New York Governor Cuomo Announces Fair-Chance Hiring for State

New York City passed one of the most comprehensive fair hiring laws earlier this year. The NYC Fair Chance Act goes into effect on October 27th for private employers with four or more employees. And now the state has taken action through the executive office. This week, Gov. Andrew Cuomo announced that state agencies in New York will delay the inquiry into conviction history until later in hiring, joining 18 other states that have adopted similar policies.

The announcement comes as part of a package of reform. Governor Cuomo created a committee, the Council on Community Re-Entry and Reintegration in July 2014, tasked with identifying barriers formerly incarcerated people face and making recommendations to alleviate these barriers. He announced that all 12 of the recommendations that were made by the committee will be fully implemented and enforced by his administration. The recommendations address issues that cover employment, occupational licensing, housing and health care.

Significantly, one of the recommendations was to “adopt ‘fair chance hiring’ for New York State agencies.”  As explained in a press release about the policy change:

Applicants for competitive positions with New York State agencies will not be required to discuss or disclose information about prior convictions until and unless the agency has interviewed the candidate and is interested in hiring him or her. This is because employers unfortunately often do not look further at an applicant once they learn that the individual has a criminal conviction. As a consequence, many qualified New Yorkers are denied the opportunity to contribute in the job market, including in state service.

Removing the check-box from the job application is commonly known as “ban the box.” New York is the 19th state to implement a policy, along with nearly 100 cities and counties and the District of Columbia. New York joins California, Colorado, Connecticut, Delaware, Georgia, Hawaii, Illinois, Maryland, Massachusetts, Minnesota, Nevada, New Jersey, New Mexico, Ohio, Oregon, Rhode Island, Vermont, and Virginia as a ban-the-box state.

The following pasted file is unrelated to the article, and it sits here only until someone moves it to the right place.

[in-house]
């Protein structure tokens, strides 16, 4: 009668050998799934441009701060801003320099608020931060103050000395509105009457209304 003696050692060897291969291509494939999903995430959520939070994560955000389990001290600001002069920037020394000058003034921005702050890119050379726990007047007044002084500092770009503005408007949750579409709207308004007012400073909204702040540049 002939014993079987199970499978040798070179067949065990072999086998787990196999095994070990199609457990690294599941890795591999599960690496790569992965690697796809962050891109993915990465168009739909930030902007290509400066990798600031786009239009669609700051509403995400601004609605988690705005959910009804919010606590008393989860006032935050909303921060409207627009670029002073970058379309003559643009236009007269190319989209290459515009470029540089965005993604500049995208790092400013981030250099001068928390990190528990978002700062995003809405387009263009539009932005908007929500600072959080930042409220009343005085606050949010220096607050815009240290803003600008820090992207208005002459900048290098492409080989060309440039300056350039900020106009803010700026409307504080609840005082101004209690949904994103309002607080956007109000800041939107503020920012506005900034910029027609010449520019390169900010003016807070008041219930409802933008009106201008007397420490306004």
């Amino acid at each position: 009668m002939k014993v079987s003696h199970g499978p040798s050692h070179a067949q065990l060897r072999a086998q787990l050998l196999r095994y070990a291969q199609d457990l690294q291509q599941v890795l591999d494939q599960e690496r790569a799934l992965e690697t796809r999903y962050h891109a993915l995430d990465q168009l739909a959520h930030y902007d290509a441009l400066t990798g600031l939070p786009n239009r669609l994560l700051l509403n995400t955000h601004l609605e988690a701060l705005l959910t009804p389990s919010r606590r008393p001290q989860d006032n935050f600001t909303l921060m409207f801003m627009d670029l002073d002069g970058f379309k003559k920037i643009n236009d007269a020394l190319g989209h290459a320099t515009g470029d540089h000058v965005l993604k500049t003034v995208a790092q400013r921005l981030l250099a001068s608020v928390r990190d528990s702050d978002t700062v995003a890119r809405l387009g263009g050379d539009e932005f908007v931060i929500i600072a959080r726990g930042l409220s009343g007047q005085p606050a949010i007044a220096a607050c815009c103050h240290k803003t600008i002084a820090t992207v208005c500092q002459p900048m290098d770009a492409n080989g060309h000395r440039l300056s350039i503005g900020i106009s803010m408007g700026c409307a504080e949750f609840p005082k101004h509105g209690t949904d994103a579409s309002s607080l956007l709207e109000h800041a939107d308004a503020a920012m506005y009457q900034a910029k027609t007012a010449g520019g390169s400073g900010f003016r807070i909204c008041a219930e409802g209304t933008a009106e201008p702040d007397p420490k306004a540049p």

Several national companies, including Starbucks, Koch Industries, Walmart, Target, Home Depot, and Bed Bath & Beyond, have similarly removed the conviction question from their initial application forms.

Commenting on the 12 recommendations adopted by his office, Governor Cuomo says, “New York is a state of opportunity, where individuals from all backgrounds and circumstances are given a fair chance to pursue their goals. The work of this Council increases the ability of our fellow citizens with criminal convictions to contribute positively to their families and communities, which creates a fairer and safer New York.”

Governor Cuomo is the fourth state leader just in 2015 that has taken executive action to delay conviction history inquiries, joining the governors from Georgia, Vermont, and Virginia.

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